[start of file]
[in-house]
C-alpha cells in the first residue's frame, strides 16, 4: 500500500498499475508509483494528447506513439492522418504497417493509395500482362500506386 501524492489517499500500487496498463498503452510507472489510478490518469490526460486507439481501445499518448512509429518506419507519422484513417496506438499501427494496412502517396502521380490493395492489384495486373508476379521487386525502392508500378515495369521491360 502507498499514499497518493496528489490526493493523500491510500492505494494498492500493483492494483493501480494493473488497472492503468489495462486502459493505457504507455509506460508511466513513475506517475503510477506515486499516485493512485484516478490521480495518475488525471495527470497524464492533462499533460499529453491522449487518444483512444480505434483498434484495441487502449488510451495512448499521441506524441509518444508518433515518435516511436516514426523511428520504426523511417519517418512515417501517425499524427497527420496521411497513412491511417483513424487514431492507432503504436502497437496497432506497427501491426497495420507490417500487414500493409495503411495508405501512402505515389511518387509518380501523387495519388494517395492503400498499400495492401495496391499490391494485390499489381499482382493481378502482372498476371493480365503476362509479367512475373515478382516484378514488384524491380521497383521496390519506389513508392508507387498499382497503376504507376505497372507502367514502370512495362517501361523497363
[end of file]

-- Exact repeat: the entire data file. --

[in-house]
C-alpha cells in the first residue's frame, strides 16, 4: 500500500498499475508509483494528447506513439492522418504497417493509395500482362500506386 501524492489517499500500487496498463498503452510507472489510478490518469490526460486507439481501445499518448512509429518506419507519422484513417496506438499501427494496412502517396502521380490493395492489384495486373508476379521487386525502392508500378515495369521491360 502507498499514499497518493496528489490526493493523500491510500492505494494498492500493483492494483493501480494493473488497472492503468489495462486502459493505457504507455509506460508511466513513475506517475503510477506515486499516485493512485484516478490521480495518475488525471495527470497524464492533462499533460499529453491522449487518444483512444480505434483498434484495441487502449488510451495512448499521441506524441509518444508518433515518435516511436516514426523511428520504426523511417519517418512515417501517425499524427497527420496521411497513412491511417483513424487514431492507432503504436502497437496497432506497427501491426497495420507490417500487414500493409495503411495508405501512402505515389511518387509518380501523387495519388494517395492503400498499400495492401495496391499490391494485390499489381499482382493481378502482372498476371493480365503476362509479367512475373515478382516484378514488384524491380521497383521496390519506389513508392508507387498499382497503376504507376505497372507502367514502370512495362517501361523497363